The impact of a nutrition and health programme on the socio-economic status and food access of households in Suba District, Kenya
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King´olla, B, Ohiokpehai, O, Mbithe David, D. The impact of a nutrition and health programme on the socio-economic status and food access of households in Suba District, Kenya. Journal of Applied Biosciences. 21. pp. 1226-1236.
Permanent link to cite or share this item: http://hdl.handle.net/10568/43082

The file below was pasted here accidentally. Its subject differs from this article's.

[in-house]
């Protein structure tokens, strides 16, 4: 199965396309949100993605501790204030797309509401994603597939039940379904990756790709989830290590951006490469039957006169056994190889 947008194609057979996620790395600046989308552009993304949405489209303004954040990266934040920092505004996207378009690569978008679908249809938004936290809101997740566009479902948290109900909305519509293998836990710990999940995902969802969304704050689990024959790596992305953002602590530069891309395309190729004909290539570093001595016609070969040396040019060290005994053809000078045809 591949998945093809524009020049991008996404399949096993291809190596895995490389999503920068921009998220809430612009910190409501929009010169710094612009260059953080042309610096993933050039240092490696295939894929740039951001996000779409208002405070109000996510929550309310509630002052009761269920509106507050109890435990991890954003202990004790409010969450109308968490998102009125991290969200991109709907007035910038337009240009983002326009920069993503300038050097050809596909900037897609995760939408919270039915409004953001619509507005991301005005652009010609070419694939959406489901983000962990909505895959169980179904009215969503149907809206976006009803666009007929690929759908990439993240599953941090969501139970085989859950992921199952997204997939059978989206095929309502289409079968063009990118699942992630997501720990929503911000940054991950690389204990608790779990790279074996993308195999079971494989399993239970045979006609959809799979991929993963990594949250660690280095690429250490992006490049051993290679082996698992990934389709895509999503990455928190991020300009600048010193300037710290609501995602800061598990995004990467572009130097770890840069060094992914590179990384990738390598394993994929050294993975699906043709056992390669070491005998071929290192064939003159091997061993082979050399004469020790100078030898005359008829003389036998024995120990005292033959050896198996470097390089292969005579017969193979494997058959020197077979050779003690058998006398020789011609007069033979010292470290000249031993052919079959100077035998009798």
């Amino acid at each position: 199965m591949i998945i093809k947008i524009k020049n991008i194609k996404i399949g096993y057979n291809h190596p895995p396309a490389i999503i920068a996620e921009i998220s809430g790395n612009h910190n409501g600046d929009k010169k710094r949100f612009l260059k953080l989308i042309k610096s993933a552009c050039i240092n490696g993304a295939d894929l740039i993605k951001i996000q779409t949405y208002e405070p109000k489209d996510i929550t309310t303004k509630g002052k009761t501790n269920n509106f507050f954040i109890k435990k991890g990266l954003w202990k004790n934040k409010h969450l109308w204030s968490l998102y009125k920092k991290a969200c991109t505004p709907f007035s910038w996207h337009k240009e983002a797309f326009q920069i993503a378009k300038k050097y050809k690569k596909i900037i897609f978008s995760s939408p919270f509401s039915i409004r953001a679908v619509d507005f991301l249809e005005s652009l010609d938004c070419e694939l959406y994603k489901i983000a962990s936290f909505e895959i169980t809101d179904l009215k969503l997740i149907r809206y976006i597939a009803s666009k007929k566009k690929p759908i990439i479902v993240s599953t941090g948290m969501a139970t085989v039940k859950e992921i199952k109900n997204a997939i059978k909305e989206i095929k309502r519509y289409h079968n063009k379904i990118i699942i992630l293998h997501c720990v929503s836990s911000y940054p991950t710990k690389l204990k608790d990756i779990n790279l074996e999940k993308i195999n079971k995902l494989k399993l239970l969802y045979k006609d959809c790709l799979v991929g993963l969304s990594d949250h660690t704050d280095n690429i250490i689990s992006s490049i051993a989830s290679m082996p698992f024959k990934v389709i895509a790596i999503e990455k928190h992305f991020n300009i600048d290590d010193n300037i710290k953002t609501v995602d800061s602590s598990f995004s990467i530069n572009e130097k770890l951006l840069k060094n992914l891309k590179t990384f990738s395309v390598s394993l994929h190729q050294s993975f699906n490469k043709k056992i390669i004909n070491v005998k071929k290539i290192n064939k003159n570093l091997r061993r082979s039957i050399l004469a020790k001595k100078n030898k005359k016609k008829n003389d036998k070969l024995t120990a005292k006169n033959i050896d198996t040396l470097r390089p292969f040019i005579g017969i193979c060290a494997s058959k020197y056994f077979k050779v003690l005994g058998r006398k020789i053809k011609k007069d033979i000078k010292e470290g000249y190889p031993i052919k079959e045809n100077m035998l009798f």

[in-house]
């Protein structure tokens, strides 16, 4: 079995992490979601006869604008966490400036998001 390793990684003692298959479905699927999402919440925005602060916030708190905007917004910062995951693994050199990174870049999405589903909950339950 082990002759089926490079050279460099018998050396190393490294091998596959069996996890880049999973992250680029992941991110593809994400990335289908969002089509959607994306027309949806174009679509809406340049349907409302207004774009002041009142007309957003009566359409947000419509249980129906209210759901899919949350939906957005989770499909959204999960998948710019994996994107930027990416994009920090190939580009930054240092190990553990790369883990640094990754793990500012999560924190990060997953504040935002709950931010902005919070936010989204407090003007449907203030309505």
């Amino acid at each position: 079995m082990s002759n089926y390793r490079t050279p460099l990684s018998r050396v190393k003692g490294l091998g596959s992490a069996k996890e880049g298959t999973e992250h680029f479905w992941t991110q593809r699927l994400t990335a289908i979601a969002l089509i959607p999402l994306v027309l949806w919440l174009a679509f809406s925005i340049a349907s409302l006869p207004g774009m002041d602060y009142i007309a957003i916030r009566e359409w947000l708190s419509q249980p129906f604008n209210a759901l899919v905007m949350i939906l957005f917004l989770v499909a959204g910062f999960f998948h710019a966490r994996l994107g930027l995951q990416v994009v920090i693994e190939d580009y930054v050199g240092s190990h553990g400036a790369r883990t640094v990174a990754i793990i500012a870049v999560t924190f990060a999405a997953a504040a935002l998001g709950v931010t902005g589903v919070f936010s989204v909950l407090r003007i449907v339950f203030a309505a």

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Objective: Poor nutrition and ill health affect the productivity, livelihoods and food access of a household. This study investigated the impact of a nutrition and health programme on the socioeconomic status and food access of households in Suba district, Kenya. Methodology and results: Action research design was utilized that involved comparison of the baseline and impact evaluation results after a three-year intervention period. A sample size of 291 randomly selected households from a community whose main economic activity is fishing was used. Data collection instruments included a structured questionnaire, focus group discussion guide and an observation checklist. Data was analyzed using SPSS computer package version 16. A P-value of <0.05 was considered significant. Over a three-year period, household size increased from 4.8 to 5.5. Education levels improved insignificantly (P>0.05) while income levels improved with monthly maternal income improving from a minimum of Ksh. 100 to 300 (1.5 to 4.0 US dollars). About 89.6 and 3.4% of households obtained food from own produce and purchase combined with assistance, respectively. About 51.2, 3 and 64% reported to consider their households food secure when there was clear moonlight as the fishermen in their households were assured of a good fish catch, at the end of the month when households had some cash income, and if they harvested between 2 to 5 bags of maize (each 90kg), per season, respectively. More than a third (32.6%) of the respondents were involved in small business while 50.9 and 16.5% were involved in actual fishing and farming, respectively. Only 6.2% of the respondents had access to credit facilities. After 3 years, food consumption patterns did not change significantly from the baseline. Sanitation and morbidity patterns did not improve significantly at the households albeit with nutrition and health education, with 27.5 and 30.9% not having latrines and refuse disposal bins/pits, respectively. The households bathed, washed and drew drinking water from the same point in Lake Victoria. Conclusion and potential application of findings: Nutrition and health programmes have potential to improve the socioeconomic status and household food access depending on content coverage of the programmes.
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